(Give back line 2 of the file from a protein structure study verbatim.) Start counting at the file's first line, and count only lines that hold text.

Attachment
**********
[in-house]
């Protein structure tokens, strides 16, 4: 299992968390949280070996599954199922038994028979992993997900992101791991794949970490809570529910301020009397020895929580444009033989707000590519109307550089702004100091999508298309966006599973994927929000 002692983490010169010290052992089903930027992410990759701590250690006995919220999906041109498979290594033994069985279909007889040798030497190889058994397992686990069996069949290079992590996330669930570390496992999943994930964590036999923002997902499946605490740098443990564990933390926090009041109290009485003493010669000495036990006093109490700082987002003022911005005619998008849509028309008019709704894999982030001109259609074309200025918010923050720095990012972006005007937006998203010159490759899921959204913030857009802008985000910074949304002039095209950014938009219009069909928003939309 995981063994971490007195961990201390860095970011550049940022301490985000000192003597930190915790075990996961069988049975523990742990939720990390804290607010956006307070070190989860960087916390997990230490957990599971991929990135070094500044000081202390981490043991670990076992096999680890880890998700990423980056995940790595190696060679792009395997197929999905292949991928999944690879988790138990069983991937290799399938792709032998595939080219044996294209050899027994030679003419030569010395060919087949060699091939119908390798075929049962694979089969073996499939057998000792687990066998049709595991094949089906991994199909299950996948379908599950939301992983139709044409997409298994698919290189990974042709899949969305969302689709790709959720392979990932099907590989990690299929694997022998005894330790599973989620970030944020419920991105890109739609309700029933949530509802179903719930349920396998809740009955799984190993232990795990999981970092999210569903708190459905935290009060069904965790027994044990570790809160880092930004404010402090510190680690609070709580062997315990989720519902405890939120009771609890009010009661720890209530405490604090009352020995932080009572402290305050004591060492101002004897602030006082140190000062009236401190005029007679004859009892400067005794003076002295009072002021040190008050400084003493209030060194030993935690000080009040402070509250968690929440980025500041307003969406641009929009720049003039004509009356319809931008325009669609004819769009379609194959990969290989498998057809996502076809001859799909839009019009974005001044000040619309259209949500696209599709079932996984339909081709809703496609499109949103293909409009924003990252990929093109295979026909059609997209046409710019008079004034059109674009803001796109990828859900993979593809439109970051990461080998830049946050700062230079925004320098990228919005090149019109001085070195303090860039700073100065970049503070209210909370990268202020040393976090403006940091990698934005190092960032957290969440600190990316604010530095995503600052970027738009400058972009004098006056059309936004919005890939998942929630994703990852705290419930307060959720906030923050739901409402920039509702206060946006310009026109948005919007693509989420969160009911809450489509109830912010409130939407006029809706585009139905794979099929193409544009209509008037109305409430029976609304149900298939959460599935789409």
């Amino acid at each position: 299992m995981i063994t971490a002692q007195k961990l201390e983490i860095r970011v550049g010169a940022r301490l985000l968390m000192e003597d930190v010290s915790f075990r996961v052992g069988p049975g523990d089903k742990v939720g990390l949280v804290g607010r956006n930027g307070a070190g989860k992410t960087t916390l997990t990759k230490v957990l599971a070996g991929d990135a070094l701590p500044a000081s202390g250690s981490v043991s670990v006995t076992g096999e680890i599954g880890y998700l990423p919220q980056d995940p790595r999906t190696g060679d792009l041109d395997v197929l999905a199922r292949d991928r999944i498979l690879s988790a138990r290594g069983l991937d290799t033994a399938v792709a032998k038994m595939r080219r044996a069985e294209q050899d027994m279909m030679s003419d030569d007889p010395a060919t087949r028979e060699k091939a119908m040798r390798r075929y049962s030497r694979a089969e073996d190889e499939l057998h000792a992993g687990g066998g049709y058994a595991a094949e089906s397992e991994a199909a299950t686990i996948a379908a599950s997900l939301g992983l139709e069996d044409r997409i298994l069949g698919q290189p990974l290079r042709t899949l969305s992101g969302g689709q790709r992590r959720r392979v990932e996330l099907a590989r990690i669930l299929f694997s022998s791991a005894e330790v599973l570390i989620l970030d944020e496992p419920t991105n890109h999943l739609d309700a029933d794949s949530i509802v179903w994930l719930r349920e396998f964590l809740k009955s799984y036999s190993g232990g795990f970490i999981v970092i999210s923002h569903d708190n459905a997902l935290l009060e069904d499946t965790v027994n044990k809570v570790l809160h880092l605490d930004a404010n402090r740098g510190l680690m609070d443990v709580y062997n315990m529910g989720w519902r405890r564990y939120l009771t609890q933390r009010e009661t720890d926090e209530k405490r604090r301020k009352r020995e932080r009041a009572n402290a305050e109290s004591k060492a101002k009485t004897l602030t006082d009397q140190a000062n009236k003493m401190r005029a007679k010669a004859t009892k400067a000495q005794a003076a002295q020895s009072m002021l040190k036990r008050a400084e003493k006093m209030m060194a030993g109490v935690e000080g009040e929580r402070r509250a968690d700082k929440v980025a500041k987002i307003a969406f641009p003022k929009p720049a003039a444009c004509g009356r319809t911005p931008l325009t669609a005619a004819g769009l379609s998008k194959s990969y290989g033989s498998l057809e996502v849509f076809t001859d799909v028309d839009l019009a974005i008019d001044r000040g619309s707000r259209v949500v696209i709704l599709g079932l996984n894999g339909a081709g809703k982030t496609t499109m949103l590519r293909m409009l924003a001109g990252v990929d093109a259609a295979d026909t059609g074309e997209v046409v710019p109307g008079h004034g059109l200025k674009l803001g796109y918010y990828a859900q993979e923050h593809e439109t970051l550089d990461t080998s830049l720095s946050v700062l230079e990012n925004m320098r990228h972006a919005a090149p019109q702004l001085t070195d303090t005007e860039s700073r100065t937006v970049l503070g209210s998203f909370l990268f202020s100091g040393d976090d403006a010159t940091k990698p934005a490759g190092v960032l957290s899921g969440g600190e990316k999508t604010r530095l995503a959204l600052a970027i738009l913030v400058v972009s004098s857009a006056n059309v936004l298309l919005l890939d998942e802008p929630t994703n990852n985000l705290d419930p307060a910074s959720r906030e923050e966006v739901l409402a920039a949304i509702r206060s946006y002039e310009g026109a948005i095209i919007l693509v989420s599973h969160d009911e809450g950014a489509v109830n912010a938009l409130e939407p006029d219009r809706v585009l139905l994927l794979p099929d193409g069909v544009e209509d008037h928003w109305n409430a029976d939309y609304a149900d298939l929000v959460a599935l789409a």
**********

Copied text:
């Protein structure tokens, strides 16, 4: 299992968390949280070996599954199922038994028979992993997900992101791991794949970490809570529910301020009397020895929580444009033989707000590519109307550089702004100091999508298309966006599973994927929000 002692983490010169010290052992089903930027992410990759701590250690006995919220999906041109498979290594033994069985279909007889040798030497190889058994397992686990069996069949290079992590996330669930570390496992999943994930964590036999923002997902499946605490740098443990564990933390926090009041109290009485003493010669000495036990006093109490700082987002003022911005005619998008849509028309008019709704894999982030001109259609074309200025918010923050720095990012972006005007937006998203010159490759899921959204913030857009802008985000910074949304002039095209950014938009219009069909928003939309 995981063994971490007195961990201390860095970011550049940022301490985000000192003597930190915790075990996961069988049975523990742990939720990390804290607010956006307070070190989860960087916390997990230490957990599971991929990135070094500044000081202390981490043991670990076992096999680890880890998700990423980056995940790595190696060679792009395997197929999905292949991928999944690879988790138990069983991937290799399938792709032998595939080219044996294209050899027994030679003419030569010395060919087949060699091939119908390798075929049962694979089969073996499939057998000792687990066998049709595991094949089906991994199909299950996948379908599950939301992983139709044409997409298994698919290189990974042709899949969305969302689709790709959720392979990932099907590989990690299929694997022998005894330790599973989620970030944020419920991105890109739609309700029933949530509802179903719930349920396998809740009955799984190993232990795990999981970092999210569903708190459905935290009060069904965790027994044990570790809160880092930004404010402090510190680690609070709580062997315990989720519902405890939120009771609890009010009661720890209530405490604090009352020995932080009572402290305050004591060492101002004897602030006082140190000062009236401190005029007679004859009892400067005794003076002295009072002021040190008050400084003493209030060194030993935690000080009040402070509250968690929440980025500041307003969406641009929009720049003039004509009356319809931008325009669609004819769009379609194959990969290989498998057809996502076809001859799909839009019009974005001044000040619309259209949500696209599709079932996984339909081709809703496609499109949103293909409009924003990252990929093109295979026909059609997209046409710019008079004034059109674009803001796109990828859900993979593809439109970051990461080998830049946050700062230079925004320098990228919005090149019109001085070195303090860039700073100065970049503070209210909370990268202020040393976090403006940091990698934005190092960032957290969440600190990316604010530095995503600052970027738009400058972009004098006056059309936004919005890939998942929630994703990852705290419930307060959720906030923050739901409402920039509702206060946006310009026109948005919007693509989420969160009911809450489509109830912010409130939407006029809706585009139905794979099929193409544009209509008037109305409430029976609304149900298939959460599935789409």